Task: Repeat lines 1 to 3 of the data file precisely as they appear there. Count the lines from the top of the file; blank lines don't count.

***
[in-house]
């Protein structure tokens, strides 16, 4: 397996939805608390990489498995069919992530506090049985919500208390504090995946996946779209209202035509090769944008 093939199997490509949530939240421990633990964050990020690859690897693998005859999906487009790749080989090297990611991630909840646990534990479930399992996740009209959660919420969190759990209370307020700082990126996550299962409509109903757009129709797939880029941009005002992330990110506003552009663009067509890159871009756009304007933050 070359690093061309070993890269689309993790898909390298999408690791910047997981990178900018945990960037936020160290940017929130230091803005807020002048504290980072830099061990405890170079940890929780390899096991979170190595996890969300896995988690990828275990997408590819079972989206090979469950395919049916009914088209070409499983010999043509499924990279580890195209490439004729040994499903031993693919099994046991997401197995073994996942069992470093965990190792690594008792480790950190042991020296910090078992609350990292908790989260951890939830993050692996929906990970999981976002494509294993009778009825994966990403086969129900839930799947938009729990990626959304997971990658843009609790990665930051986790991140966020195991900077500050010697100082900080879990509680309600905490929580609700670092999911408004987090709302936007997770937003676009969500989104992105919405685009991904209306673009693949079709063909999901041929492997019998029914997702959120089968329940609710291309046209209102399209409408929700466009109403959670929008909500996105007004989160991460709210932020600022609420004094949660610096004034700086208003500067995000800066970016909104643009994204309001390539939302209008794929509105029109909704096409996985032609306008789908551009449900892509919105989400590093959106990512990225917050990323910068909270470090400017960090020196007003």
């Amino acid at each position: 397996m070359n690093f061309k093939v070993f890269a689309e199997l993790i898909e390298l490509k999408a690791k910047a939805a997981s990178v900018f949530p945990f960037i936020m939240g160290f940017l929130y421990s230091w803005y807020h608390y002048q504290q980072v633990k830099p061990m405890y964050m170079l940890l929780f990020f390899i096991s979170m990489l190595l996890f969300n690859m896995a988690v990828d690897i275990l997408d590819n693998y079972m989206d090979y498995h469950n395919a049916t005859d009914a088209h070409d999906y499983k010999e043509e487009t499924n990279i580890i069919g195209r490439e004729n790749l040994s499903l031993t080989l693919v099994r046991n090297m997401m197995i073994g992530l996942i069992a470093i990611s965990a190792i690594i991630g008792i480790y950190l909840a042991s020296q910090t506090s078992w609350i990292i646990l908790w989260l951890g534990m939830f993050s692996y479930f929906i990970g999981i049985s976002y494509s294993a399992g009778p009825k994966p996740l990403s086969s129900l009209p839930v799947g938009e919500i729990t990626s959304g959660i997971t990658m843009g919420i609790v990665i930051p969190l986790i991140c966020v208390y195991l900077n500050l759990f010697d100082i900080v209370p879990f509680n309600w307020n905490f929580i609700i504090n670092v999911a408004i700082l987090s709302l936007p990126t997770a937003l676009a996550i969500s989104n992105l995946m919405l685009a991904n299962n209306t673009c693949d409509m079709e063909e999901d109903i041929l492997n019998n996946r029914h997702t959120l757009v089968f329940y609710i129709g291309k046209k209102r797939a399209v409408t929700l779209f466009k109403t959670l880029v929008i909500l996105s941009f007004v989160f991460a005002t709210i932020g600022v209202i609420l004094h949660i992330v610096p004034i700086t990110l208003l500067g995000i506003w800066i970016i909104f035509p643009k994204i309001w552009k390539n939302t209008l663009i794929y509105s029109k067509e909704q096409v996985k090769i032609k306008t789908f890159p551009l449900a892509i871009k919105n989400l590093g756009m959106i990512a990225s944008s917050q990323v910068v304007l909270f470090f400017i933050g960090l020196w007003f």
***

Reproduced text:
[in-house]
């Protein structure tokens, strides 16, 4: 397996939805608390990489498995069919992530506090049985919500208390504090995946996946779209209202035509090769944008 093939199997490509949530939240421990633990964050990020690859690897693998005859999906487009790749080989090297990611991630909840646990534990479930399992996740009209959660919420969190759990209370307020700082990126996550299962409509109903757009129709797939880029941009005002992330990110506003552009663009067509890159871009756009304007933050 070359690093061309070993890269689309993790898909390298999408690791910047997981990178900018945990960037936020160290940017929130230091803005807020002048504290980072830099061990405890170079940890929780390899096991979170190595996890969300896995988690990828275990997408590819079972989206090979469950395919049916009914088209070409499983010999043509499924990279580890195209490439004729040994499903031993693919099994046991997401197995073994996942069992470093965990190792690594008792480790950190042991020296910090078992609350990292908790989260951890939830993050692996929906990970999981976002494509294993009778009825994966990403086969129900839930799947938009729990990626959304997971990658843009609790990665930051986790991140966020195991900077500050010697100082900080879990509680309600905490929580609700670092999911408004987090709302936007997770937003676009969500989104992105919405685009991904209306673009693949079709063909999901041929492997019998029914997702959120089968329940609710291309046209209102399209409408929700466009109403959670929008909500996105007004989160991460709210932020600022609420004094949660610096004034700086208003500067995000800066970016909104643009994204309001390539939302209008794929509105029109909704096409996985032609306008789908551009449900892509919105989400590093959106990512990225917050990323910068909270470090400017960090020196007003």
């Amino acid at each position: 397996m070359n690093f061309k093939v070993f890269a689309e199997l993790i898909e390298l490509k999408a690791k910047a939805a997981s990178v900018f949530p945990f960037i936020m939240g160290f940017l929130y421990s230091w803005y807020h608390y002048q504290q980072v633990k830099p061990m405890y964050m170079l940890l929780f990020f390899i096991s979170m990489l190595l996890f969300n690859m896995a988690v990828d690897i275990l997408d590819n693998y079972m989206d090979y498995h469950n395919a049916t005859d009914a088209h070409d999906y499983k010999e043509e487009t499924n990279i580890i069919g195209r490439e004729n790749l040994s499903l031993t080989l693919v099994r046991n090297m997401m197995i073994g992530l996942i069992a470093i990611s965990a190792i690594i991630g008792i480790y950190l909840a042991s020296q910090t506090s078992w609350i990292i646990l908790w989260l951890g534990m939830f993050s692996y479930f929906i990970g999981i049985s976002y494509s294993a399992g009778p009825k994966p996740l990403s086969s129900l009209p839930v799947g938009e919500i729990t990626s959304g959660i997971t990658m843009g919420i609790v990665i930051p969190l986790i991140c966020v208390y195991l900077n500050l759990f010697d100082i900080v209370p879990f509680n309600w307020n905490f929580i609700i504090n670092v999911a408004i700082l987090s709302l936007p990126t997770a937003l676009a996550i969500s989104n992105l995946m919405l685009a991904n299962n209306t673009c693949d409509m079709e063909e999901d109903i041929l492997n019998n996946r029914h997702t959120l757009v089968f329940y609710i129709g291309k046209k209102r797939a399209v409408t929700l779209f466009k109403t959670l880029v929008i909500l996105s941009f007004v989160f991460a005002t709210i932020g600022v209202i609420l004094h949660i992330v610096p004034i700086t990110l208003l500067g995000i506003w800066i970016i909104f035509p643009k994204i309001w552009k390539n939302t209008l663009i794929y509105s029109k067509e909704q096409v996985k090769i032609k306008t789908f890159p551009l449900a892509i871009k919105n989400l590093g756009m959106i990512a990225s944008s917050q990323v910068v304007l909270f470090f400017i933050g960090l020196w007003f």